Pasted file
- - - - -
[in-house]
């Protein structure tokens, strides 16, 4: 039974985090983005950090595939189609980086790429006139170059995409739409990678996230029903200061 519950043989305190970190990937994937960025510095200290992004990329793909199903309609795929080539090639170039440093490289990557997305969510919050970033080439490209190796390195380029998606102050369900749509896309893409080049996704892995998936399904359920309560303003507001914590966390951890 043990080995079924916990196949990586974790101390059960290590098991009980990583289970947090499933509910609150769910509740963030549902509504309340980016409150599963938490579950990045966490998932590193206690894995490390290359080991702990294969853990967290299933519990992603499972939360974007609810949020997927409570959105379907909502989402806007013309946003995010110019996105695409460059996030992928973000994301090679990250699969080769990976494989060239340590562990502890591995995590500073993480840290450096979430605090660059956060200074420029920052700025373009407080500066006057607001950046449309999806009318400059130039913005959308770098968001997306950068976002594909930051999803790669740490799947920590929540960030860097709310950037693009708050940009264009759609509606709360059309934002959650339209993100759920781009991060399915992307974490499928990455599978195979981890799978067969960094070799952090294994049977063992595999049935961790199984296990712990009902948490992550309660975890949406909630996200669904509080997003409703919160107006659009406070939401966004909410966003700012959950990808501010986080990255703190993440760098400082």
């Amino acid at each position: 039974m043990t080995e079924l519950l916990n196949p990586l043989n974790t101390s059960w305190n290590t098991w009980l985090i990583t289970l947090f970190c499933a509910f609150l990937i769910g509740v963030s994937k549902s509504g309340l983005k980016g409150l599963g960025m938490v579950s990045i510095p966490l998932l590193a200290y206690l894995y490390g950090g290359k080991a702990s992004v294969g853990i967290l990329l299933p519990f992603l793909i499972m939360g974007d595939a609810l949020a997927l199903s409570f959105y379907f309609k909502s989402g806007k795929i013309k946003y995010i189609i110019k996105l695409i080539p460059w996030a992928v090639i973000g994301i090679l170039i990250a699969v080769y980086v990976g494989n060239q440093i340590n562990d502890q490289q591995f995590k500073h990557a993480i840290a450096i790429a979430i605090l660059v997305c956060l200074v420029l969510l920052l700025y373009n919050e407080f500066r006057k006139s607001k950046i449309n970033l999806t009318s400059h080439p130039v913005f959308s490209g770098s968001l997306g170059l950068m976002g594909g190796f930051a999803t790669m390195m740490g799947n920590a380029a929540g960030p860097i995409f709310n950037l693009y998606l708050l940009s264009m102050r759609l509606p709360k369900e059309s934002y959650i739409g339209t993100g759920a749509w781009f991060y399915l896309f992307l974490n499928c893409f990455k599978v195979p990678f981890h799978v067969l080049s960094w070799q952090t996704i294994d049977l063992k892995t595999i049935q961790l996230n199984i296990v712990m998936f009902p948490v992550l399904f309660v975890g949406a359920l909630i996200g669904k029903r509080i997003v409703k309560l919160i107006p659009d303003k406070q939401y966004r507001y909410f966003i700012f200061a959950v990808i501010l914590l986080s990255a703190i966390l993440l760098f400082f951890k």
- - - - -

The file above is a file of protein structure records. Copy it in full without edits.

[in-house]
């Protein structure tokens, strides 16, 4: 039974985090983005950090595939189609980086790429006139170059995409739409990678996230029903200061 519950043989305190970190990937994937960025510095200290992004990329793909199903309609795929080539090639170039440093490289990557997305969510919050970033080439490209190796390195380029998606102050369900749509896309893409080049996704892995998936399904359920309560303003507001914590966390951890 043990080995079924916990196949990586974790101390059960290590098991009980990583289970947090499933509910609150769910509740963030549902509504309340980016409150599963938490579950990045966490998932590193206690894995490390290359080991702990294969853990967290299933519990992603499972939360974007609810949020997927409570959105379907909502989402806007013309946003995010110019996105695409460059996030992928973000994301090679990250699969080769990976494989060239340590562990502890591995995590500073993480840290450096979430605090660059956060200074420029920052700025373009407080500066006057607001950046449309999806009318400059130039913005959308770098968001997306950068976002594909930051999803790669740490799947920590929540960030860097709310950037693009708050940009264009759609509606709360059309934002959650339209993100759920781009991060399915992307974490499928990455599978195979981890799978067969960094070799952090294994049977063992595999049935961790199984296990712990009902948490992550309660975890949406909630996200669904509080997003409703919160107006659009406070939401966004909410966003700012959950990808501010986080990255703190993440760098400082």
């Amino acid at each position: 039974m043990t080995e079924l519950l916990n196949p990586l043989n974790t101390s059960w305190n290590t098991w009980l985090i990583t289970l947090f970190c499933a509910f609150l990937i769910g509740v963030s994937k549902s509504g309340l983005k980016g409150l599963g960025m938490v579950s990045i510095p966490l998932l590193a200290y206690l894995y490390g950090g290359k080991a702990s992004v294969g853990i967290l990329l299933p519990f992603l793909i499972m939360g974007d595939a609810l949020a997927l199903s409570f959105y379907f309609k909502s989402g806007k795929i013309k946003y995010i189609i110019k996105l695409i080539p460059w996030a992928v090639i973000g994301i090679l170039i990250a699969v080769y980086v990976g494989n060239q440093i340590n562990d502890q490289q591995f995590k500073h990557a993480i840290a450096i790429a979430i605090l660059v997305c956060l200074v420029l969510l920052l700025y373009n919050e407080f500066r006057k006139s607001k950046i449309n970033l999806t009318s400059h080439p130039v913005f959308s490209g770098s968001l997306g170059l950068m976002g594909g190796f930051a999803t790669m390195m740490g799947n920590a380029a929540g960030p860097i995409f709310n950037l693009y998606l708050l940009s264009m102050r759609l509606p709360k369900e059309s934002y959650i739409g339209t993100g759920a749509w781009f991060y399915l896309f992307l974490n499928c893409f990455k599978v195979p990678f981890h799978v067969l080049s960094w070799q952090t996704i294994d049977l063992k892995t595999i049935q961790l996230n199984i296990v712990m998936f009902p948490v992550l399904f309660v975890g949406a359920l909630i996200g669904k029903r509080i997003v409703k309560l919160i107006p659009d303003k406070q939401y966004r507001y909410f966003i700012f200061a959950v990808i501010l914590l986080s990255a703190i966390l993440l760098f400082f951890k």